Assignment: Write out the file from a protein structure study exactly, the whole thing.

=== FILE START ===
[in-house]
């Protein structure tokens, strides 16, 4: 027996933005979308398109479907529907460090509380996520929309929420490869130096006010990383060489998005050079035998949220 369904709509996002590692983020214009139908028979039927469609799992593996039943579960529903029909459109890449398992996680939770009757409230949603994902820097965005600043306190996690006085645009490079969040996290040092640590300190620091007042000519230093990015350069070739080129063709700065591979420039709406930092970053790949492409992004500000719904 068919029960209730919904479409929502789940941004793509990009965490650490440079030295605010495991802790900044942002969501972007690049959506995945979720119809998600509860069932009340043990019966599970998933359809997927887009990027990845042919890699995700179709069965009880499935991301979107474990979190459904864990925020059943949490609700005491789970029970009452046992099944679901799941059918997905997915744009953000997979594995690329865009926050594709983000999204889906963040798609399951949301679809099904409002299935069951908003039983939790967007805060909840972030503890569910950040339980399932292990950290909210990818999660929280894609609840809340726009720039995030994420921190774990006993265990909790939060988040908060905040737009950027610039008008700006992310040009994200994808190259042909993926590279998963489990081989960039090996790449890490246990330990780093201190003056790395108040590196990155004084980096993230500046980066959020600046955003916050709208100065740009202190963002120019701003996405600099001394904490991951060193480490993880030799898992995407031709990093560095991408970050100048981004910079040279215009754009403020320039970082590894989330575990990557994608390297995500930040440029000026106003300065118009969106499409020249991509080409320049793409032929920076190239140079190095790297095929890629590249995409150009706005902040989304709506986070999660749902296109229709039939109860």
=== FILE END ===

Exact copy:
[in-house]
């Protein structure tokens, strides 16, 4: 027996933005979308398109479907529907460090509380996520929309929420490869130096006010990383060489998005050079035998949220 369904709509996002590692983020214009139908028979039927469609799992593996039943579960529903029909459109890449398992996680939770009757409230949603994902820097965005600043306190996690006085645009490079969040996290040092640590300190620091007042000519230093990015350069070739080129063709700065591979420039709406930092970053790949492409992004500000719904 068919029960209730919904479409929502789940941004793509990009965490650490440079030295605010495991802790900044942002969501972007690049959506995945979720119809998600509860069932009340043990019966599970998933359809997927887009990027990845042919890699995700179709069965009880499935991301979107474990979190459904864990925020059943949490609700005491789970029970009452046992099944679901799941059918997905997915744009953000997979594995690329865009926050594709983000999204889906963040798609399951949301679809099904409002299935069951908003039983939790967007805060909840972030503890569910950040339980399932292990950290909210990818999660929280894609609840809340726009720039995030994420921190774990006993265990909790939060988040908060905040737009950027610039008008700006992310040009994200994808190259042909993926590279998963489990081989960039090996790449890490246990330990780093201190003056790395108040590196990155004084980096993230500046980066959020600046955003916050709208100065740009202190963002120019701003996405600099001394904490991951060193480490993880030799898992995407031709990093560095991408970050100048981004910079040279215009754009403020320039970082590894989330575990990557994608390297995500930040440029000026106003300065118009969106499409020249991509080409320049793409032929920076190239140079190095790297095929890629590249995409150009706005902040989304709506986070999660749902296109229709039939109860």